A Return Of The Notorious Weather, And Mickelson


Friday, February 9th 2007, 7:10 am
By: News On 6


PEBBLE BEACH, Calif. (AP) _ Traditional headgear gave way to wool caps pulled over their ears. The cold wind was so fierce that it toppled a tree on the 17th hole at Spyglass Hill and bent flags sideways at Pebble Beach.

The opening round brought back memories of the notorious weather at the AT&T Pebble Beach National Pro-Am.

It also might have marked the return of Phil Mickelson.

Lefty has been nowhere near the top of a leaderboard since he was one shot ahead with one hole to play at the U.S. Open last summer. He bungled his way to a double bogey at Winged Foot, finished his season in September by going 0-4-1 at the Ryder Cup, and didn't exactly set golf afire in his first three tournaments of 2007.

But he always saw progress. And on Thursday, he finally saw some results.

Mickelson ran off five birdies in six-hole stretch at Poppy Hills, then finished his round of 7-under 65 with a 4-iron from 230 yards into 18 feet for eagle on the ninth hole to tie for the lead with Nick Watney and 27-year-old rookie John Mallinger.

``I'm off to a good start,'' he said.

Mallinger had the best start of all, and not only because of three birdies measuring a combined 100 feet to start his round. When the wind is blowing this hard, Pebble Beach is the worst place to be. With half of the holes exposed to the Pacific Ocean, nothing in the way to stop the wind, it produced the highest scoring average of the three courses at nearly 75.

Mallinger, however, started in the cool calm of the morning, and on the 10th hole. He didn't feel much wind until he had only five holes remaining in his round, and he made it through the tough eighth and ninth holes with pars for his 65.

``I got 14 holes with good weather,'' Mallinger said. ``Those are where you make your birdies, so when you've got good weather, you've got an advantage.''

He should clarify ``good'' in this case, because sunshine has graced this picturesque peninsula the last six years. It was good for 14 holes because the flags weren't bending sideways, the clouds had not released the rain and it didn't feel like winter.

``It was beneficial,'' he said.

Watney was over at Poppy Hills, the course with five par 5s and the only course Thursday that played under par (71.73). His only challenge was living up to the expectations of his amateur partner, Jerry Chang, who hasn't been to this tournament since 2002 when he played with his best friend from Stanford _ a guy named Tiger Woods.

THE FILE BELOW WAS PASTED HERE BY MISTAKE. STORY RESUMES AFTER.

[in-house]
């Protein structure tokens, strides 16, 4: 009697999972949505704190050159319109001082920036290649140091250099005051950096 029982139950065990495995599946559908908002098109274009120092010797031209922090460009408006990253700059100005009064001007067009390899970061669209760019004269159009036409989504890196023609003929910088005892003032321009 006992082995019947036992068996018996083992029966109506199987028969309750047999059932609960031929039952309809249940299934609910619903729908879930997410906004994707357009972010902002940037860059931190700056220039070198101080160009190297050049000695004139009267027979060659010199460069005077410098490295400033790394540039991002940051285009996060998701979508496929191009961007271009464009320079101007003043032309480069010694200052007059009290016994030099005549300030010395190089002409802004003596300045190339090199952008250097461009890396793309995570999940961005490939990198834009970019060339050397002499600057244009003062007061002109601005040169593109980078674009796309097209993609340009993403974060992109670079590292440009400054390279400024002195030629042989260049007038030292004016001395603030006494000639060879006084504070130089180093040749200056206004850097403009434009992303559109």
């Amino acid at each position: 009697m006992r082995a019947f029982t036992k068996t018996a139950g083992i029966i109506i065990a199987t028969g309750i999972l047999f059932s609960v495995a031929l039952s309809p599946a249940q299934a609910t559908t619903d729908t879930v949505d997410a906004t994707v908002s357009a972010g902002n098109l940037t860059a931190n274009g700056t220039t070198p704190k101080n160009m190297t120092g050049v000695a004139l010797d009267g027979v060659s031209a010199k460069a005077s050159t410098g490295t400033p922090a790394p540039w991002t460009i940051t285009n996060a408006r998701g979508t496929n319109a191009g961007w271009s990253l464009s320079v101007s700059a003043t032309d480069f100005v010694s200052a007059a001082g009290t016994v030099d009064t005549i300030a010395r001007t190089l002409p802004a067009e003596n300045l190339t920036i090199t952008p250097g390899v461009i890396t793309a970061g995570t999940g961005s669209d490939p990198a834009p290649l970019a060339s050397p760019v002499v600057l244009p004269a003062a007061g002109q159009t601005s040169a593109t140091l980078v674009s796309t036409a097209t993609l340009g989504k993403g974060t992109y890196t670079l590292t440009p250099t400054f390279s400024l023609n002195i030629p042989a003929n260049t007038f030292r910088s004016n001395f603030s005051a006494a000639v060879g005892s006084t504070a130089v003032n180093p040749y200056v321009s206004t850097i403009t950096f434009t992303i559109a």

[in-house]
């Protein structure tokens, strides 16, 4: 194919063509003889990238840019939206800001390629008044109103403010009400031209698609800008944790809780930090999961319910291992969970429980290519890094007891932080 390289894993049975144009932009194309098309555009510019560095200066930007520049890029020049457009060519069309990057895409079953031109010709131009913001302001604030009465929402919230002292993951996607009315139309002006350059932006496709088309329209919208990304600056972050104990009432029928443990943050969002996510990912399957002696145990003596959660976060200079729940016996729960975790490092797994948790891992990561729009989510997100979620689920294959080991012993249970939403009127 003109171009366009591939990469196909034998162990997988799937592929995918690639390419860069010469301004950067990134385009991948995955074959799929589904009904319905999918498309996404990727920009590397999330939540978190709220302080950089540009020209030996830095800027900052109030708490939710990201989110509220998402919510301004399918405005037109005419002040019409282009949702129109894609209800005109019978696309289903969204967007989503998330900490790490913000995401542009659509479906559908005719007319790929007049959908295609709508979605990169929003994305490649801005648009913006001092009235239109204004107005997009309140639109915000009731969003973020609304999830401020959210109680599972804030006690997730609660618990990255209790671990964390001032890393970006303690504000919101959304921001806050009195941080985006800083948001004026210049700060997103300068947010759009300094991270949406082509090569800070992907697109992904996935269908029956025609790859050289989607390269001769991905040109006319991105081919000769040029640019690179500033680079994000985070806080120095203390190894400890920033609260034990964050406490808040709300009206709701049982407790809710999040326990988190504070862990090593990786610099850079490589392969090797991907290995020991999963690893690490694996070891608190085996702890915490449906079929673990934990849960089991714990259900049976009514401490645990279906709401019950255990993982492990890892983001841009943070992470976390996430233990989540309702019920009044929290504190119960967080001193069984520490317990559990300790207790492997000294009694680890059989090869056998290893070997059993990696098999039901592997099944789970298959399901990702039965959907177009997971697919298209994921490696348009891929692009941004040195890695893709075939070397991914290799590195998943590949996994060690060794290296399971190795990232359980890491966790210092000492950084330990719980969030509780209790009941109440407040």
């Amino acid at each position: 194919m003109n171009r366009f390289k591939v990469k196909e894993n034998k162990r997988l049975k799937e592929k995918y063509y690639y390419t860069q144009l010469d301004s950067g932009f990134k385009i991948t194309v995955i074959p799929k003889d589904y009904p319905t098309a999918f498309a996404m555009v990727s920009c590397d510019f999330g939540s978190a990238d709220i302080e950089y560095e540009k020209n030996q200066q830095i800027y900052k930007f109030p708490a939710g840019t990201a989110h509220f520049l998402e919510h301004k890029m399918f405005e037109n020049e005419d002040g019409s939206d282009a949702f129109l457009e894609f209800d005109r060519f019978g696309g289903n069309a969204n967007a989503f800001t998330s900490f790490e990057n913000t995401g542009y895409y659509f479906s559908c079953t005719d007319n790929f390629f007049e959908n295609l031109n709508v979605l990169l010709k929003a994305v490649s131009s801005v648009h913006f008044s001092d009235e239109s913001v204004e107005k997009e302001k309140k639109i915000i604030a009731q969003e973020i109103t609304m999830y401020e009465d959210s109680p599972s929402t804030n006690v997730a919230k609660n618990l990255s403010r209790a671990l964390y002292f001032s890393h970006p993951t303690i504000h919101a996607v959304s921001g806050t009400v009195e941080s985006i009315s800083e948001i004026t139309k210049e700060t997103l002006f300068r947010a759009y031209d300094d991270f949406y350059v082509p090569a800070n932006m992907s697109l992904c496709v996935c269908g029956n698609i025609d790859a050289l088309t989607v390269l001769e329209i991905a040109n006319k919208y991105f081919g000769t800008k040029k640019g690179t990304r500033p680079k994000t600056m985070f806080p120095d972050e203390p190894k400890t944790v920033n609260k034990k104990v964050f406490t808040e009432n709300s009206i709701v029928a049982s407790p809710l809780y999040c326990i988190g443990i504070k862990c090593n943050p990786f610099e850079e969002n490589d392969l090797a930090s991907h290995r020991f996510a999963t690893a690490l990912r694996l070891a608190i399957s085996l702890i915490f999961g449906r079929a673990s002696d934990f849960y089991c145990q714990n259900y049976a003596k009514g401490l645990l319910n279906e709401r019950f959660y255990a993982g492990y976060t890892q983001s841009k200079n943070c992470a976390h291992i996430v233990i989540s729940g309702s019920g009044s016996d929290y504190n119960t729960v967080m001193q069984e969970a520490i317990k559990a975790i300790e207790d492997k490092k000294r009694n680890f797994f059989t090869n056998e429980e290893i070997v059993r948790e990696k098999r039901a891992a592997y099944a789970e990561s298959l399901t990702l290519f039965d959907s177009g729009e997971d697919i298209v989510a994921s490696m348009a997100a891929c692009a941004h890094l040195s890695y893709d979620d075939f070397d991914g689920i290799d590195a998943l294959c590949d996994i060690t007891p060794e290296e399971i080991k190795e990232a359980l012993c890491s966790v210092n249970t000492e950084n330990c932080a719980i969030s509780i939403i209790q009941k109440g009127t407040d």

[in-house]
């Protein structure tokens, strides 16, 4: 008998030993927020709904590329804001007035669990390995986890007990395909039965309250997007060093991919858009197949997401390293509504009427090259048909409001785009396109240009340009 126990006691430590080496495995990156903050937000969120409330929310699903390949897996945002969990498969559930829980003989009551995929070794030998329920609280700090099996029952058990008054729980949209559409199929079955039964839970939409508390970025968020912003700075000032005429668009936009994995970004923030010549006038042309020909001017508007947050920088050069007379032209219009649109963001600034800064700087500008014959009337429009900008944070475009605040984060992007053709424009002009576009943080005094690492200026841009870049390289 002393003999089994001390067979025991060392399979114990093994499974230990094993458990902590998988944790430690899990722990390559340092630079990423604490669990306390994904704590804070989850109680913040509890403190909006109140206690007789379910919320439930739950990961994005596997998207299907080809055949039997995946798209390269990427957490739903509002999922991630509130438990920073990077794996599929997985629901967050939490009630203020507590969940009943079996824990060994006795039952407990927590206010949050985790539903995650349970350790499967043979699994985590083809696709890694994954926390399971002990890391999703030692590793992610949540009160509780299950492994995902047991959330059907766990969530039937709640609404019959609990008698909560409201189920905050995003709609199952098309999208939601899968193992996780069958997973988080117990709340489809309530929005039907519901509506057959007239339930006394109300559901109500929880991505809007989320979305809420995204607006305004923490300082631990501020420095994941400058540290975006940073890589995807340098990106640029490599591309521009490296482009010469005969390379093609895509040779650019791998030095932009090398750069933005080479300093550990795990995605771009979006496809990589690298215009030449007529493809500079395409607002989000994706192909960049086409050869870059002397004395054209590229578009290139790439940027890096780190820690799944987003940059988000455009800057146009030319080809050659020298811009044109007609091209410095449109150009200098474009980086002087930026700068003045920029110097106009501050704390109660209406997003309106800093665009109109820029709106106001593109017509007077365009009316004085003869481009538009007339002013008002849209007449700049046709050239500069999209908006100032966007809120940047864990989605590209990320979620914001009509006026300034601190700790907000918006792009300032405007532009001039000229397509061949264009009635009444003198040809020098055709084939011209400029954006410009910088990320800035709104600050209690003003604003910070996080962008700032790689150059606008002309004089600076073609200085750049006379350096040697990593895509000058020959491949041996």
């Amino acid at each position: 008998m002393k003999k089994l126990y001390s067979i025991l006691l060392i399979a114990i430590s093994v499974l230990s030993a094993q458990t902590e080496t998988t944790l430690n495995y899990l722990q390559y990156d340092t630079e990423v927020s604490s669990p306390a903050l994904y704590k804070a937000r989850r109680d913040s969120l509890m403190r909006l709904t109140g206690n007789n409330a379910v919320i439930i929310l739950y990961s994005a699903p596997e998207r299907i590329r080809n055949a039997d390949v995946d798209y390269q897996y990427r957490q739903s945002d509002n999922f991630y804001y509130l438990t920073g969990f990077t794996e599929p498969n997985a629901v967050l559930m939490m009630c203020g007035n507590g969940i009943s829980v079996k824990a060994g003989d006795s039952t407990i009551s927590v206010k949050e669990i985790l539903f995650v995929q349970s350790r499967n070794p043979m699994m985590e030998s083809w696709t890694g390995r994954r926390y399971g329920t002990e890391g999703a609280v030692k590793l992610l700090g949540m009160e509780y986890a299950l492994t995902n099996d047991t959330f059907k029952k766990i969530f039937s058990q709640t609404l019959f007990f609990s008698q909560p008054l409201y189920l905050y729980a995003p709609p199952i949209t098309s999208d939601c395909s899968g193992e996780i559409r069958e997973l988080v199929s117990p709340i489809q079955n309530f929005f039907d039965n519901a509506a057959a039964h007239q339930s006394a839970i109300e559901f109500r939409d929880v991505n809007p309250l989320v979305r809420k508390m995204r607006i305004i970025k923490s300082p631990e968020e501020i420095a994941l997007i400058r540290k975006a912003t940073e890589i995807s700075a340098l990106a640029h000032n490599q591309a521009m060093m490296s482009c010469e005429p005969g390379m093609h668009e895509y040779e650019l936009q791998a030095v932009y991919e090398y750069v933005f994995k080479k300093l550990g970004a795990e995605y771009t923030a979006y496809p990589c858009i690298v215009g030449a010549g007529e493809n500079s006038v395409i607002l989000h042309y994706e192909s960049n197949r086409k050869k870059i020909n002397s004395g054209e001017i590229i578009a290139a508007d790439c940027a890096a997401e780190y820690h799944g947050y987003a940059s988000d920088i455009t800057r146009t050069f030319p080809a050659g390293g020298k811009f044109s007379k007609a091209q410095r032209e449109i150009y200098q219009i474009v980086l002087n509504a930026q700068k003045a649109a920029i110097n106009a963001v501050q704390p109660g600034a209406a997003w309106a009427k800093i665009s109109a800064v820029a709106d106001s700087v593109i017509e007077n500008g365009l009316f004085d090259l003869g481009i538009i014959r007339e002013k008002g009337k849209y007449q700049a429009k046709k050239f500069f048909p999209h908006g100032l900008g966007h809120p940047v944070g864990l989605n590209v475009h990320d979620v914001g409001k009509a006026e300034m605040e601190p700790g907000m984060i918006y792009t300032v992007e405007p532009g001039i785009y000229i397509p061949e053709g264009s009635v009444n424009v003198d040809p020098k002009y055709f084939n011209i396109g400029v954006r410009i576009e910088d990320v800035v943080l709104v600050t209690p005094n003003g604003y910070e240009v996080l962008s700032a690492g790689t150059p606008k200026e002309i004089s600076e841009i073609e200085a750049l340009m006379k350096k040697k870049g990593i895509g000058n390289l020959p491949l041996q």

``My friends told me I had no chance to make an impression,'' Watney said. ``But Jerry told me he upgraded his pro.''

Watney played the part, his only blemish a 2 1/2-foot par putt that took a hop and stayed out of the hole.

Over at Spyglass, Jim Furyk played his best golf in the worst conditions. His 2-under start was wiped out by a double bogey from two bunkers on the sixth hole, and he was even when the trees began to shake. Then he made five birdies on the back nine.

``I'm glad I got through there,'' he said.

The name that got everyone's attention was Mickelson.

It is not unusual for the three-time major winner to shut it down at the end of the year, only this break took on a new dimension because of the collapse at Winged Foot, and the paltry showing at the Ryder Cup.

Mickelson was refreshed. He was ready. And he was rusty.

He says his driving off the tee has never been better, but it took a while for the rest of his game to catch up. Shoddy iron play at the Bob Hope Classic and Buick Invitational left him in the middle of the pack. Poor putting in Phoenix gave him the weekend off.

``I didn't think it would take three tournaments to get to where I wanted to be,'' he said. ``But each tournament, I saw progress.''

He spent the last five days working on the short stick, and it paid off Thursday.

``You're not going to make them all,'' Mickelson said. ``But I started every putt on line with the right speed.''

Some of the putts were easy, such as the 3-footer on the 14th when he hit the flag with his 8-iron. But he also holed a 35-footer on the 13th, which he said was the ``longest putt I've made all year.''

It helps that he has won at Pebble Beach twice, the most recent in 2005 when he opened with a 62 at Spyglass Hill and was never serious challenged the rest of the way. His other victory was in 1998, and that was unusual. The first two rounds were played in February, the final round of a 54-hole event in August because of the weather.

But it's not just good vibes, because Mickelson is a past champion at every event he has played this year.

``I'm finally starting to play the way I expected to at the Hope,'' he said. ``I don't feel like I'm trying to get it back. I feel like it's progressing week to week.''

Mickelson got out of the celebrity rotation this year _ Bill Murray & Co. were at Spyglass _ meaning he will be at Pebble Beach on Friday when the weather is expected to worsen.

``I really can't wait to get into some tough weather,'' Mickelson said.